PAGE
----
Rescuers may risk their lives to save a humpback whale in the Forth entangled by buoy rope.
Volunteers for British Divers Marine Life Rescue aided from above by pilots hope to trace the giant mammal and cut it free.
However, if they get close enough there is a risk of the distressed whale overturning their vessel or breaching on to it.
Whale watchers joy at the mammals’ arrival in Fife waters earlier this week turned to despair when they learned the larger of the two was pulling a buoy behind it.
It is believed the mammal has been trapped in the rope for some time.
Entanglement is common among humpback whales and can be fatal, preventing their ability to feed.
Divers were on standby at Kinghorn Harbour on Friday awaiting news of the whale’s location.
Pilots from the UK Civil Aviation Patrol Scotland launched, while the Coastguard appealed to mariners to keep an eye out. People also watched from land.
Two whales were seen off the coast of Kinghorn on Tuesday and Wednesday but the last sighting was at Gullane and it is feared the entangled mammal may have returned to sea.
BDMLR area coordinator Paul Smith said: “On February 26 we received a report of a possibly entangled humpback from a fisherman and I also spotted it.
“On Thursday we launched our rescue rib and our large whale disentanglement team, which is a specialist team of the BDLMR.”
Due to conditions, the UK Civil Air Patrol Scotland delayed their launch until Friday.
Paul said: “Two aircraft went up, one on the north shore and one on the south shore but they saw nothing.
“The weather is against us over the weekend.
“We are just waiting for it [the whale] to be spotted and we are ready to scramble.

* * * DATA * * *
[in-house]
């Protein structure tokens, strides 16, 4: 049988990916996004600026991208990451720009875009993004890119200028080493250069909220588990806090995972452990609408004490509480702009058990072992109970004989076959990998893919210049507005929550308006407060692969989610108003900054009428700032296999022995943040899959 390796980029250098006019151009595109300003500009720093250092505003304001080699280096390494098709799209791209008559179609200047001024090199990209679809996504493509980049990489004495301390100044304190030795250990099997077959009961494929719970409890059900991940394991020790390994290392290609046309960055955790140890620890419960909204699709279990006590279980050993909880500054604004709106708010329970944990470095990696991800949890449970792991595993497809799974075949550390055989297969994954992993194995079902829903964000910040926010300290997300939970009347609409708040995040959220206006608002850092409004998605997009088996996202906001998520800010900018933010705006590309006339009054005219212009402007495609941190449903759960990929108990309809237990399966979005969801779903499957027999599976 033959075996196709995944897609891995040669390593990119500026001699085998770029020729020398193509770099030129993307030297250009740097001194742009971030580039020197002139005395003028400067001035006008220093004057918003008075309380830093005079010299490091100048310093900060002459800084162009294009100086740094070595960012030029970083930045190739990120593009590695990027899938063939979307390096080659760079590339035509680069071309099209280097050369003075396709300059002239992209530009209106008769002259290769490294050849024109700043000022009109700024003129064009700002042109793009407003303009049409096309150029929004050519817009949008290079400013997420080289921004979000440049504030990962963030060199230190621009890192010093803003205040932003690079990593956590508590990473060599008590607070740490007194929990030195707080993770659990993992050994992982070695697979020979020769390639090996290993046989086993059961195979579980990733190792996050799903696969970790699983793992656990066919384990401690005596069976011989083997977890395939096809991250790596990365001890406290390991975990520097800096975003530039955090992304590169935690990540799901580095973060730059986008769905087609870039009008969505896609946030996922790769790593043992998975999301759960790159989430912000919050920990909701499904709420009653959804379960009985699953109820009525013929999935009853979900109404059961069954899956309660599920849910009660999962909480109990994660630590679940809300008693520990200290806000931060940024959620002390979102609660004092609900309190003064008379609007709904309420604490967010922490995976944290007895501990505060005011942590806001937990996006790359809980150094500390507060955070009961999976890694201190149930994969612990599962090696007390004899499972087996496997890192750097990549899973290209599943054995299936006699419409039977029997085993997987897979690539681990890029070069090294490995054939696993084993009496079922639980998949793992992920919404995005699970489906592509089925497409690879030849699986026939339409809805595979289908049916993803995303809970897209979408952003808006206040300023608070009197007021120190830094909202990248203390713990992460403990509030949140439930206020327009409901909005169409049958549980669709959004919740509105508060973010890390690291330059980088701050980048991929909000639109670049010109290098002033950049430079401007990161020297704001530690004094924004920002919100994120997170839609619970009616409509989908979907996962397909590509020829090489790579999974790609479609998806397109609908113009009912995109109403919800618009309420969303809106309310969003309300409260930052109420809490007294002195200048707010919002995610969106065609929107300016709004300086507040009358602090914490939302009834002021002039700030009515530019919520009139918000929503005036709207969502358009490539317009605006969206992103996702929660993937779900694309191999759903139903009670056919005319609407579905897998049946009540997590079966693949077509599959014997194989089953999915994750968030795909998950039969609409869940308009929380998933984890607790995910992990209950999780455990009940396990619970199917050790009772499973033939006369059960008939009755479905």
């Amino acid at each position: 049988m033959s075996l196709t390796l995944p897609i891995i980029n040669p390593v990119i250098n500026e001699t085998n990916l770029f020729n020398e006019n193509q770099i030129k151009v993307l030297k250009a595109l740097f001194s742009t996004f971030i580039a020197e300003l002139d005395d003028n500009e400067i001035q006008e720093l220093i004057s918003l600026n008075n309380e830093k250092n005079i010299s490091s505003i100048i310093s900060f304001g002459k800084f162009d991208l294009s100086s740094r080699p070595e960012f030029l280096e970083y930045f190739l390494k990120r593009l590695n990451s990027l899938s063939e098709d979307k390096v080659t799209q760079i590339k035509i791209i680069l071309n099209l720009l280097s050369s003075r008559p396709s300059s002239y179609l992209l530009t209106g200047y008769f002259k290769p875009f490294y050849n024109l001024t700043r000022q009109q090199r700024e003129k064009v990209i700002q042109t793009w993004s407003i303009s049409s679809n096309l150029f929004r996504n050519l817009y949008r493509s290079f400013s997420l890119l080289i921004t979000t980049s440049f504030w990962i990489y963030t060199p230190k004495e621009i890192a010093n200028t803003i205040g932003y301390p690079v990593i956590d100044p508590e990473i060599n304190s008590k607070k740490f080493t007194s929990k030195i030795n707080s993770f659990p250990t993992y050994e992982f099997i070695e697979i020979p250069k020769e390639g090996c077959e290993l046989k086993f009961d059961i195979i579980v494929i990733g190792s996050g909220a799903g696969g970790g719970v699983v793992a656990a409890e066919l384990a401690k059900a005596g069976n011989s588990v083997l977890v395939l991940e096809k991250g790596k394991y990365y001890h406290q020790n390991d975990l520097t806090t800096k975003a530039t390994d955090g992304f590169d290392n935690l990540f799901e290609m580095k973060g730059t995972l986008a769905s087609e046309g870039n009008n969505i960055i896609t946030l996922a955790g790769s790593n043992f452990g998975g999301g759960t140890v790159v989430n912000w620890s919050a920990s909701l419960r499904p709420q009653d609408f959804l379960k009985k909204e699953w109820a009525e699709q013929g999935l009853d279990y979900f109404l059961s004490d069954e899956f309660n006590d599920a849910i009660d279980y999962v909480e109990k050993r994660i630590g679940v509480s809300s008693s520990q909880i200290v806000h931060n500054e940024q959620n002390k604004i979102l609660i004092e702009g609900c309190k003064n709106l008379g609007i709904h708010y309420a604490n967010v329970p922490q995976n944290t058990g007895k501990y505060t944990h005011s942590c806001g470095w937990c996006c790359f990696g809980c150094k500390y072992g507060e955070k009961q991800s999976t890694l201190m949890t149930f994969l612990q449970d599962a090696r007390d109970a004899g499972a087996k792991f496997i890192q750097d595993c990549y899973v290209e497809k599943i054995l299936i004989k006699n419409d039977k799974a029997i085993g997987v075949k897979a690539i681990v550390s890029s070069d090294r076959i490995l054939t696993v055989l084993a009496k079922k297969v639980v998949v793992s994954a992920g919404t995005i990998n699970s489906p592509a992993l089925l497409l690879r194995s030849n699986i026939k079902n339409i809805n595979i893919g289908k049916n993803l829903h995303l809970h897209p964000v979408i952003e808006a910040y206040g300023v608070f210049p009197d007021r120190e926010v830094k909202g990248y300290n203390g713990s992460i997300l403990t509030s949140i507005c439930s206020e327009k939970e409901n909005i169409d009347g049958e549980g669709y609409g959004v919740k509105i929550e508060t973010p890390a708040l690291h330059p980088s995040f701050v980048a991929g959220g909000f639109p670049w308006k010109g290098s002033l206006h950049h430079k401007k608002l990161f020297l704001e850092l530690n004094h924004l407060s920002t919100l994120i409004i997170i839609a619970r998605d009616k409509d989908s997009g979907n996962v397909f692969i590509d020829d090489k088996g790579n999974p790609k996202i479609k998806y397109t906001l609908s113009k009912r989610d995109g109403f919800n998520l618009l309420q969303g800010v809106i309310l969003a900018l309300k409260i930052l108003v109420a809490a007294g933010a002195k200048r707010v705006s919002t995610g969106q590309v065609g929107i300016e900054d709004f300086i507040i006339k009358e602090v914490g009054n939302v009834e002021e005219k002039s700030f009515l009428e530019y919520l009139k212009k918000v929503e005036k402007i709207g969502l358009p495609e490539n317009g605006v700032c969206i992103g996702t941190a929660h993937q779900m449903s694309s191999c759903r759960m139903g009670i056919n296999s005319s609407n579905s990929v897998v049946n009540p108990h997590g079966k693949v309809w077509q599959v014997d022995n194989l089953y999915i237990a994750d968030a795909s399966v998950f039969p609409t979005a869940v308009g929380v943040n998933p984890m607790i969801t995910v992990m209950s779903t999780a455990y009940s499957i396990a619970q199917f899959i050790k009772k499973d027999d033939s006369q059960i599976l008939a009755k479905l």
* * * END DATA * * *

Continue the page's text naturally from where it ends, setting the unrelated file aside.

“We need the whale in this area. It’s travelling miles and miles a day going out to sea and coming back. It could disappear out to sea and not come back.”
The BDMLR will remain on standby over the weekend but Paul said the mission could drag on several weeks.
If the whale’s location is established the crew will conduct an assessment before the rope is cut.
Paul said: “Human safety comes first and we will deal with it as well we can.
“It is very dangerous – this is the most dangerous rescue we do.”
UK Civil Aviation Patrol Scotland confirmed it had been tasked to perform a search and support rescue operation.
A spokesperson said: “The advantage of an aeroplane to support a search such as this is obvious. Our elevated position makes it much easier to keep track of the animal – which might only come up for a breath every 15 minutes – and relay its position to divers in the water.”
An appeal was issued for any sightings of the entangled whale to be reported to BDMLR by calling 01825 765546.